A hearing to determine whether Wikileaks founder Julian Assange will be extradited to the U.S. began in a British court on Monday.
Last April, U.K. authorities arrested Assange at the Ecuadorian Embassy in London after Ecuador revoked his asylum. The U.K. found him guilty of violating bail conditions and sentenced him to 50 weeks in prison, where he's been awaiting his full extradition hearing.
The U.S. Justice Department initially charged Assange with one count of conspiracy to commit computer hacking. In late May, prosecutors filed an additional 17 charges against Assange under the Espionage Act for allegedly obtaining and publishing classified information. Assange faces a maximum of 175 years in prison if convicted on all charges.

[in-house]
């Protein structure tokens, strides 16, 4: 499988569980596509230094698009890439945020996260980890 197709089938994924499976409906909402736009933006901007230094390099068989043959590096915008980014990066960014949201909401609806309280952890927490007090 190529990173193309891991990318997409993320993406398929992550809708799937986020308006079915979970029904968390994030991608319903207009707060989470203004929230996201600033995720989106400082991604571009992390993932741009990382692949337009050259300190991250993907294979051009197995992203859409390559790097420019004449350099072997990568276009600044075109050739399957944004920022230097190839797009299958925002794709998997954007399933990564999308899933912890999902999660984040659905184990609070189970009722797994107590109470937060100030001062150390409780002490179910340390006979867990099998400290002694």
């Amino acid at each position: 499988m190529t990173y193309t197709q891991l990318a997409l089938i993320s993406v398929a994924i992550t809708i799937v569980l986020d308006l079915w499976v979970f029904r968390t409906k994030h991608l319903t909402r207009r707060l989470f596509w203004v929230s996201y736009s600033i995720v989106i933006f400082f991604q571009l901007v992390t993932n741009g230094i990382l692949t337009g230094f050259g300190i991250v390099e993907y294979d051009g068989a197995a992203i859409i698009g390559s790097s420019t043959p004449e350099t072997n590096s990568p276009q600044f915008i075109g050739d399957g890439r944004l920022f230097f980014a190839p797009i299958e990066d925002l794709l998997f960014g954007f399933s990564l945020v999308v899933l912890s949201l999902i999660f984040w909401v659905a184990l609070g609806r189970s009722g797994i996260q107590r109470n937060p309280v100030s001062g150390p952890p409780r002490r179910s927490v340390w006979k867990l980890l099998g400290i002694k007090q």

Assange's lawyers argued at Monday's hearing that if he were sent to the U.S., he would be subject to a politically motivated sentence. They pointed out that the Obama administration chose not to take any action against Assange, but that President Donald Trump's administration has reversed that decision.
Assange's lawyers stressed that Assange is a journalist and argued the charges weren't brought "on the basis of new revelations, but because it had become politically expedient and desirable." They also argued that the proposed sentence didn't match similar cases, which only had punishments of 40-60 years.
The legal argument portion of the hearing will last five days. Then in May, there will be several weeks of witness testimony. It could be months or years before the court makes a decision.
Contains footage from CNN.